RTÉ programme says Console ‘breached rules’ on director pay

€215,000 payment to Paul Kelly not included in altered accounts given to funders

Paul Kelly, the founder of suicide prevention charity Console, received director payments totalling €215,000 between 2010 and 2012 in an apparent breach of company law and Revenue regulations, a report by the RTÉ investigations unit has alleged.

The charity’s London operation is the subject of an audit by the Department of Foreign Affairs and its current application for funding from the department has been put on hold, according to the report.

The director payments were clearly stated in the audited accounts of the charity, but were not listed in altered versions of the accounts submitted to funders. Six different sets of accounts for 2012 are in existence, it is claimed.

Mr Kelly said the accounts provided to funders were “draft accounts” and added he fully denied “any assertion of intentional wrongdoing on the part of Console, the CEO and/or directors”.


Concerns about Console’s governance, including its accounting, go back as far as 2006, according to the programme. In 2009, an official from the National Office of Suicide Prevention wrote that the accounts were “not accurate” and were not signed off by the chairman of the board.

At one stage, the HSE threatened to suspend funding, but in later years it increased rapidly. The HSE has funded Console to the tune of €3.4 million between 2006 and 2014. HSE national director for mental health Anne O’Connor said funding increased in 2013 to support a suicide prevention helpline which was in danger of collapsing.

A HSE audit of Console began in April 2015 and a 229-page final draft with 89 recommendations has been completed. Ms O’Connor said the HSE was working with Console in respect of these findings.

Mr Kelly has served as director, chairman and chief executive of Console at various times, contrary to best practice, according to the programme. It says that up until 2014, when three new directors were appointed, the Console board was made up exclusively of family members. Family boards are allowed in the private sector, but not in charities, according to Revenue rules which require a minimum of three directors who are not related to each other.

Mr Kelly told the programme family members were initially appointed because it was a small organisation and they were trusted by it.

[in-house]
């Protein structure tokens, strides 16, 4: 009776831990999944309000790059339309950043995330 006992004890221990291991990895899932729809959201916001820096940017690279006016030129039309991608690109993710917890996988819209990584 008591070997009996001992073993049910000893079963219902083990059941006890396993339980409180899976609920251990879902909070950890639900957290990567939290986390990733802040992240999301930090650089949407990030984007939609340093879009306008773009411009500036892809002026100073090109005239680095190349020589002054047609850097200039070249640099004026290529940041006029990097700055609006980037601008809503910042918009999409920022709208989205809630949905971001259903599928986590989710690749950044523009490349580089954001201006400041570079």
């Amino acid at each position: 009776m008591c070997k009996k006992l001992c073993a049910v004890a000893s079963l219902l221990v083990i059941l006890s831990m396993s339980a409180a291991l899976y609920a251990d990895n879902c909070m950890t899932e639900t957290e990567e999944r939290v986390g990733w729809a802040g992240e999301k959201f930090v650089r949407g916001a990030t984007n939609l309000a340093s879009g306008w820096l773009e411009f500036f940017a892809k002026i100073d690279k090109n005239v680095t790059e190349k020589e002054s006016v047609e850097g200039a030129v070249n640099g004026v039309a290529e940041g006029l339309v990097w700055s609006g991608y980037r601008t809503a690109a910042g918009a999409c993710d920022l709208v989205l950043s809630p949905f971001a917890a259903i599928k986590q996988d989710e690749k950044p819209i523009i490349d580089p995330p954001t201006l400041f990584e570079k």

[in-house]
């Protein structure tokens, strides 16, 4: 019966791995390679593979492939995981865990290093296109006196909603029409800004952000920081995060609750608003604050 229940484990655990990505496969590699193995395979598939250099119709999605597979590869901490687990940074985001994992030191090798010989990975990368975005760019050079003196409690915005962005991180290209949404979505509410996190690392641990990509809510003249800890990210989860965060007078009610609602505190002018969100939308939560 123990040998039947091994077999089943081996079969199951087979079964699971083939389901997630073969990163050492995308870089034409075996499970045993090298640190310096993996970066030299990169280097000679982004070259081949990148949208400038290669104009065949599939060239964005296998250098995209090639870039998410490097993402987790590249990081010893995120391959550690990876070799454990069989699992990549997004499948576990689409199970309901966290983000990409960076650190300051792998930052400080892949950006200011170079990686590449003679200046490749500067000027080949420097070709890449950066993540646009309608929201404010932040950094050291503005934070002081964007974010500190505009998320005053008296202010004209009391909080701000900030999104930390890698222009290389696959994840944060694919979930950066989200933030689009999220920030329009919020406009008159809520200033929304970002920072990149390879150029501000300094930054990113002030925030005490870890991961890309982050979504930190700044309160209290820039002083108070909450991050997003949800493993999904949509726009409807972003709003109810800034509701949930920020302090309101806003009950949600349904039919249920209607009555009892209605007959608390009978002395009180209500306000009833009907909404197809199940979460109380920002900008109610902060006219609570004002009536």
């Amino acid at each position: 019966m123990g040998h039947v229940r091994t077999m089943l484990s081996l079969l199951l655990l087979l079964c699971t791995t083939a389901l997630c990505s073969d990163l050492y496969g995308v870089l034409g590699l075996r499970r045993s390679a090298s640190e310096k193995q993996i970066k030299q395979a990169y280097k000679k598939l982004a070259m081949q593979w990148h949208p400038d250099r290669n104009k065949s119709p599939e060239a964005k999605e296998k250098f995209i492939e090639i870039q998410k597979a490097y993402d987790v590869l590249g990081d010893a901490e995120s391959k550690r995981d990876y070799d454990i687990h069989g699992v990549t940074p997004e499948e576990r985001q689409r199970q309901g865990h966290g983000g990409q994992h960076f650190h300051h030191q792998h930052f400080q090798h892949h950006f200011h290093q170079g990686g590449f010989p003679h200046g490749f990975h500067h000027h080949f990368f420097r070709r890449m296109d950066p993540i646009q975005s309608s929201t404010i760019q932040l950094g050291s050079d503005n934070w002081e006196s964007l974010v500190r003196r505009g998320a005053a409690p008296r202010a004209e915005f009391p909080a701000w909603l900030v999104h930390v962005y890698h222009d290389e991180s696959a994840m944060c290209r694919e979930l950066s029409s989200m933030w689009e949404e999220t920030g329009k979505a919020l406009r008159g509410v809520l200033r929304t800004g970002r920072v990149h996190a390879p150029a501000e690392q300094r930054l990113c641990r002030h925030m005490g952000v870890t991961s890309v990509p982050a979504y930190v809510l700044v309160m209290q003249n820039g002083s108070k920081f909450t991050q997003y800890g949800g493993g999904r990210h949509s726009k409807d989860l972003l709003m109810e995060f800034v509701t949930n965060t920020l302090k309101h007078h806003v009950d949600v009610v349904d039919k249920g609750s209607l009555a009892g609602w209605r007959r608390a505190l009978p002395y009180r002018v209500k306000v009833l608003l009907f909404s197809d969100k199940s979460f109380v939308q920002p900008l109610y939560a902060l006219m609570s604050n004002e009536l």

Previous accounts submitted to the Companies Registration Office show Mr Kelly and his wife Patricia Kelly as directors of Console, along with another family member. Documents submitted to funding agencies such as the Department of Foreign Affairs list Ms Kelly under her maiden name Patricia Dowling. Mr Kelly said his wife used her maiden name "for personal reasons".

Many of the people listed by Console as board members when applying for funding from State organisations were never board members, according to the programme. In one list submitted to the HSE in 2009, all six people listed as being on the board of the charity say they were not members.

One of them, former senator Jillian van Turnhout, whose name was misspelled on the application, said she was “stunned” that her name was used. “I have had no interaction with Console through my lifetime, the height of my interaction has been to tweet their helpline number,” she said.

Mr Kelly said these names were a "list of new potential board members". Andrew Garvey was listed in Console accounts for two years as chairman. However, Mr Garvey, a volunteer who chaired some meetings, says he never had that role.

The programme delves into Mr Kelly’s history before he set up Console. In 1983, he pretended to be a doctor and got a job at the Royal City of Dublin Hospital on Baggot Street, it says. He worked there for three weeks as a doctor until gardaí were alerted. He subsequently admitted to the offence in Dublin District Court on June 17th, 1983, and was given the benefit of the Probation Act.

The programme says that 30 years ago, he founded a counselling charity, Christian Development Services, which sent out lists of trustees to attract funding that included people who were not in fact trustees.

One list claimed then minister for labour Bertie Ahern was a trustee. In a 1990 interview Mr Ahern said that, after he attended a meeting of the organisation, business people were continually ringing his office for several months saying they believed he was a trustee."And I was anxious and in any case I don't allow any organisation to use my name to collect money," Mr Ahern said.

At this time, Mr Kelly was described in trustee lists variously as Father and Brother Paul Kelly, Order of San Damiano and the Rev Paul Kelly, Servants of the Poor. In response, Mr Kelly told RTÉ he was at the time involved in founding a new religious congregation to be known as the Order of San Damiano and then the Servants of the Poor.

He said he was "entitled to refer to himself as a brother and reverend at the relevant times". He also said he was ordained on December 10th, 1988, which is said to be a reference to his ordination into the Order of the Mother of God by self-styled bishop Michael Cox.

Among those who donated money to Christian Development Services were businessman Jim Flavin of DCC and Seán FitzPatrick of Anglo Irish Bank.

Paul Cullen

Paul Cullen

Paul Cullen is Health Editor of The Irish Times